To my way of thinking, the United States of America is the greatest country that has ever existed. But it’s not without its flaws. Many of the nation’s shortcomings are rooted in a cultural foundation—our emphasis on individualism as opposed to encouraging members of our society to work together for the common good.
That leads to our admiration for “rugged Individualism,” defined by Merriam-Webster as “the practice or advocacy of individualism in social and economic relations emphasizing personal liberty and independence, self-reliance, resourcefulness, self-direction of the individual and free competition in enterprise.”
As a result, the emphasis, in American life, is on competition, not cooperation. We reward the winners and penalize the losers. Instead of working together to find solutions to our nation’s problems, we vie with one another and seek credit and recognition for our ability to dominate rather than our willingness to join forces.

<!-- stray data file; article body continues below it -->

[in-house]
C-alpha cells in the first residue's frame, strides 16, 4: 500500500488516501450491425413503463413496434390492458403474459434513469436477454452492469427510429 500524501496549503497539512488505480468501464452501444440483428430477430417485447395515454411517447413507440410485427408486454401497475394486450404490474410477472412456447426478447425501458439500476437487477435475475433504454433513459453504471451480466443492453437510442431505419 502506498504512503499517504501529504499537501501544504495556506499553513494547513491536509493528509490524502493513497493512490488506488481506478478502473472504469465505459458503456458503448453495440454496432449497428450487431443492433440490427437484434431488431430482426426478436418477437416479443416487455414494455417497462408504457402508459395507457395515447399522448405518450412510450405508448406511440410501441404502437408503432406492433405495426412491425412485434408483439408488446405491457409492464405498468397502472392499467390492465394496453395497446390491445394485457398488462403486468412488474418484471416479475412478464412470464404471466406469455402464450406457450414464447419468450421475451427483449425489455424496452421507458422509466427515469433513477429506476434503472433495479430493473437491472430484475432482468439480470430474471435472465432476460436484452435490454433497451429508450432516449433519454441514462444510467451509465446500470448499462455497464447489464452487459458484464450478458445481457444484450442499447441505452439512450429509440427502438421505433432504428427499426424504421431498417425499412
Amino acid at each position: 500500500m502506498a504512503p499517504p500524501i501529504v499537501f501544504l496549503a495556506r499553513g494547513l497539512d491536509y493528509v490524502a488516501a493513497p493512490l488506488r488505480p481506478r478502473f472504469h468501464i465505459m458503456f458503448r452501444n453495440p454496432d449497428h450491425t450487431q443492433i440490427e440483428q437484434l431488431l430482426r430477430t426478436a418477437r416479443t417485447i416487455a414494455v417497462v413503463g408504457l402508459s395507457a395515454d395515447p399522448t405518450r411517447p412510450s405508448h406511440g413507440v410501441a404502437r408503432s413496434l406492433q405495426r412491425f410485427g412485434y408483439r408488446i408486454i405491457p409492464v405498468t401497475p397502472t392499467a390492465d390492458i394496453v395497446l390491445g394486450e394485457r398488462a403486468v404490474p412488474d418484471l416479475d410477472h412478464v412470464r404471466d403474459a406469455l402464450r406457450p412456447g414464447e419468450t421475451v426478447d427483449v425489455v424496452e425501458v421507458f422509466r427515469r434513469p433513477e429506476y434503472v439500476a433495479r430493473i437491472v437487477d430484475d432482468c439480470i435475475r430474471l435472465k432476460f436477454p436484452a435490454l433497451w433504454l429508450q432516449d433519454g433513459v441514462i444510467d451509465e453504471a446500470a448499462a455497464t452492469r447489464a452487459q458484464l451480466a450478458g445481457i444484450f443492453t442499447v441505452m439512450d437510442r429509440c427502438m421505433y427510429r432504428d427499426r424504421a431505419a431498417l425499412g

I learned during my years in Vietnam the extraordinary value of teamwork. I learned to be a leader rather than a manager, not controlling my subordinates but doing all I could to encourage them to be the best they could be and to work together for the greater good of all. The least successful commanders were those who acted like rugged individuals, seeking to excel rather than to work for the welfare of the subordinates. Being a leader, I learned, required the humility to put followers first and oneself last.
As a country, we need leaders. That means highlighting cooperation and teamwork and deemphasizing rugged individualism.